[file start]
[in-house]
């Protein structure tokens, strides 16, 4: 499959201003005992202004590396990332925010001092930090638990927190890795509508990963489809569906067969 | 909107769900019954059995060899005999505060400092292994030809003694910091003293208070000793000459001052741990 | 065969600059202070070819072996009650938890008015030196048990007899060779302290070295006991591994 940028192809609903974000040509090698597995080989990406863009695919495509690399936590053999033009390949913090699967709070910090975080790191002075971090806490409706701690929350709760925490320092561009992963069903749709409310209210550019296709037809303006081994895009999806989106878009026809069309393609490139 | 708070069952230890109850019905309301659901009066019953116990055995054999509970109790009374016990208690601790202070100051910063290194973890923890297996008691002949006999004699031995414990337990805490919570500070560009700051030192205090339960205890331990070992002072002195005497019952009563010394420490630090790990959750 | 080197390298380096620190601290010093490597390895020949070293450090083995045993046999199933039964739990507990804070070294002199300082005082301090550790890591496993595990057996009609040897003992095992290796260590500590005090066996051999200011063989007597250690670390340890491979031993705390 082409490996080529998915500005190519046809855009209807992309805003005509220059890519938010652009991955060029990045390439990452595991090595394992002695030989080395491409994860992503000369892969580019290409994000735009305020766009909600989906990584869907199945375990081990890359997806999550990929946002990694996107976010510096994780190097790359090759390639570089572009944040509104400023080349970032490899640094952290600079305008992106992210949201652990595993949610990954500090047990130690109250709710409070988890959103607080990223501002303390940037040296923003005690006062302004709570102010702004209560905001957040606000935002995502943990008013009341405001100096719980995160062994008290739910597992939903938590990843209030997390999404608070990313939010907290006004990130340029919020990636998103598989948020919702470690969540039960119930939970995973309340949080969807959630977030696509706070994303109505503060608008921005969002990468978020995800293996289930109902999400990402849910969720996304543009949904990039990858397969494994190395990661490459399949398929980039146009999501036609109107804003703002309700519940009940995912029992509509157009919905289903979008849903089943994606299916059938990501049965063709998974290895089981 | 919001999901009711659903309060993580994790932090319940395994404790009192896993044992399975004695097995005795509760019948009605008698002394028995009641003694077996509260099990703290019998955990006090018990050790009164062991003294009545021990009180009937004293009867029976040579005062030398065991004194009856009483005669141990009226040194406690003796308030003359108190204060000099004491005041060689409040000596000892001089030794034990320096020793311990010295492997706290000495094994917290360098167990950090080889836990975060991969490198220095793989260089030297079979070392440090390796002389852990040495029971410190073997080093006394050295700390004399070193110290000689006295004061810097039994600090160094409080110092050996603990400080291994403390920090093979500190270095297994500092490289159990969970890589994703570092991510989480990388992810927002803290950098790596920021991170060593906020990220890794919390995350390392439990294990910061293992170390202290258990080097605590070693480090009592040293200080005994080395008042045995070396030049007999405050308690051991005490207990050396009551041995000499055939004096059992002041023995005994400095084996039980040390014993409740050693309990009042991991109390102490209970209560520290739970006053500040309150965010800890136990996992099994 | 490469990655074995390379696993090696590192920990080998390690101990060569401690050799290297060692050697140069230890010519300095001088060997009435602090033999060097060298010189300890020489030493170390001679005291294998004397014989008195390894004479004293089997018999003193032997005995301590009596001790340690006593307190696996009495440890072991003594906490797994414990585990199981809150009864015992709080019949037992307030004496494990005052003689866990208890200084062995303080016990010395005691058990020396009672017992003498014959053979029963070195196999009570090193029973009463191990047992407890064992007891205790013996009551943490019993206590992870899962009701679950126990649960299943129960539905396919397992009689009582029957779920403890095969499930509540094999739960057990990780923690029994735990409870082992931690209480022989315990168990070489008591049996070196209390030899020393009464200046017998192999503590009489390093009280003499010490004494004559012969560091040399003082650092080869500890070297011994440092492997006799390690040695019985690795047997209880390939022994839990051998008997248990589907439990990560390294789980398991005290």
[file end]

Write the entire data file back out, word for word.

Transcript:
[in-house]
């Protein structure tokens, strides 16, 4: 499959201003005992202004590396990332925010001092930090638990927190890795509508990963489809569906067969 | 909107769900019954059995060899005999505060400092292994030809003694910091003293208070000793000459001052741990 | 065969600059202070070819072996009650938890008015030196048990007899060779302290070295006991591994 940028192809609903974000040509090698597995080989990406863009695919495509690399936590053999033009390949913090699967709070910090975080790191002075971090806490409706701690929350709760925490320092561009992963069903749709409310209210550019296709037809303006081994895009999806989106878009026809069309393609490139 | 708070069952230890109850019905309301659901009066019953116990055995054999509970109790009374016990208690601790202070100051910063290194973890923890297996008691002949006999004699031995414990337990805490919570500070560009700051030192205090339960205890331990070992002072002195005497019952009563010394420490630090790990959750 | 080197390298380096620190601290010093490597390895020949070293450090083995045993046999199933039964739990507990804070070294002199300082005082301090550790890591496993595990057996009609040897003992095992290796260590500590005090066996051999200011063989007597250690670390340890491979031993705390 082409490996080529998915500005190519046809855009209807992309805003005509220059890519938010652009991955060029990045390439990452595991090595394992002695030989080395491409994860992503000369892969580019290409994000735009305020766009909600989906990584869907199945375990081990890359997806999550990929946002990694996107976010510096994780190097790359090759390639570089572009944040509104400023080349970032490899640094952290600079305008992106992210949201652990595993949610990954500090047990130690109250709710409070988890959103607080990223501002303390940037040296923003005690006062302004709570102010702004209560905001957040606000935002995502943990008013009341405001100096719980995160062994008290739910597992939903938590990843209030997390999404608070990313939010907290006004990130340029919020990636998103598989948020919702470690969540039960119930939970995973309340949080969807959630977030696509706070994303109505503060608008921005969002990468978020995800293996289930109902999400990402849910969720996304543009949904990039990858397969494994190395990661490459399949398929980039146009999501036609109107804003703002309700519940009940995912029992509509157009919905289903979008849903089943994606299916059938990501049965063709998974290895089981 | 919001999901009711659903309060993580994790932090319940395994404790009192896993044992399975004695097995005795509760019948009605008698002394028995009641003694077996509260099990703290019998955990006090018990050790009164062991003294009545021990009180009937004293009867029976040579005062030398065991004194009856009483005669141990009226040194406690003796308030003359108190204060000099004491005041060689409040000596000892001089030794034990320096020793311990010295492997706290000495094994917290360098167990950090080889836990975060991969490198220095793989260089030297079979070392440090390796002389852990040495029971410190073997080093006394050295700390004399070193110290000689006295004061810097039994600090160094409080110092050996603990400080291994403390920090093979500190270095297994500092490289159990969970890589994703570092991510989480990388992810927002803290950098790596920021991170060593906020990220890794919390995350390392439990294990910061293992170390202290258990080097605590070693480090009592040293200080005994080395008042045995070396030049007999405050308690051991005490207990050396009551041995000499055939004096059992002041023995005994400095084996039980040390014993409740050693309990009042991991109390102490209970209560520290739970006053500040309150965010800890136990996992099994 | 490469990655074995390379696993090696590192920990080998390690101990060569401690050799290297060692050697140069230890010519300095001088060997009435602090033999060097060298010189300890020489030493170390001679005291294998004397014989008195390894004479004293089997018999003193032997005995301590009596001790340690006593307190696996009495440890072991003594906490797994414990585990199981809150009864015992709080019949037992307030004496494990005052003689866990208890200084062995303080016990010395005691058990020396009672017992003498014959053979029963070195196999009570090193029973009463191990047992407890064992007891205790013996009551943490019993206590992870899962009701679950126990649960299943129960539905396919397992009689009582029957779920403890095969499930509540094999739960057990990780923690029994735990409870082992931690209480022989315990168990070489008591049996070196209390030899020393009464200046017998192999503590009489390093009280003499010490004494004559012969560091040399003082650092080869500890070297011994440092492997006799390690040695019985690795047997209880390939022994839990051998008997248990589907439990990560390294789980398991005290």